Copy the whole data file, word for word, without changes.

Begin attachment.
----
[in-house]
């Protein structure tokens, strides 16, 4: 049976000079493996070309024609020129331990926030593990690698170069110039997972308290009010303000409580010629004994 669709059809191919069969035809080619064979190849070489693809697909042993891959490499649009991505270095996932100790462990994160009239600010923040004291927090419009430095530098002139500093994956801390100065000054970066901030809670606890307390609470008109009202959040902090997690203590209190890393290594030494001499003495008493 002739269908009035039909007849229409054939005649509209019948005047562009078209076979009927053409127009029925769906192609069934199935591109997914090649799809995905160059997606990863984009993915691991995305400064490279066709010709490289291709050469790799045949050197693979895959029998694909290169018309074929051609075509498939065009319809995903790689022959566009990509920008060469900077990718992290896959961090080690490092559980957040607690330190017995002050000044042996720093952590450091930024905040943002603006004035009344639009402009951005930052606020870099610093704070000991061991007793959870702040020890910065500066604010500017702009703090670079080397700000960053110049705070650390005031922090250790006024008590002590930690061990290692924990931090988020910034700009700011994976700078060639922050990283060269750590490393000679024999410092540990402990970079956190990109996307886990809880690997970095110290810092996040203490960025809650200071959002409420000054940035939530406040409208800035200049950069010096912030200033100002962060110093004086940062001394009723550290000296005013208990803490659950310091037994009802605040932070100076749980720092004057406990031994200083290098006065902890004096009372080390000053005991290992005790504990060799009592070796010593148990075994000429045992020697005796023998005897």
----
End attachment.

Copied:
[in-house]
């Protein structure tokens, strides 16, 4: 049976000079493996070309024609020129331990926030593990690698170069110039997972308290009010303000409580010629004994 669709059809191919069969035809080619064979190849070489693809697909042993891959490499649009991505270095996932100790462990994160009239600010923040004291927090419009430095530098002139500093994956801390100065000054970066901030809670606890307390609470008109009202959040902090997690203590209190890393290594030494001499003495008493 002739269908009035039909007849229409054939005649509209019948005047562009078209076979009927053409127009029925769906192609069934199935591109997914090649799809995905160059997606990863984009993915691991995305400064490279066709010709490289291709050469790799045949050197693979895959029998694909290169018309074929051609075509498939065009319809995903790689022959566009990509920008060469900077990718992290896959961090080690490092559980957040607690330190017995002050000044042996720093952590450091930024905040943002603006004035009344639009402009951005930052606020870099610093704070000991061991007793959870702040020890910065500066604010500017702009703090670079080397700000960053110049705070650390005031922090250790006024008590002590930690061990290692924990931090988020910034700009700011994976700078060639922050990283060269750590490393000679024999410092540990402990970079956190990109996307886990809880690997970095110290810092996040203490960025809650200071959002409420000054940035939530406040409208800035200049950069010096912030200033100002962060110093004086940062001394009723550290000296005013208990803490659950310091037994009802605040932070100076749980720092004057406990031994200083290098006065902890004096009372080390000053005991290992005790504990060799009592070796010593148990075994000429045992020697005796023998005897």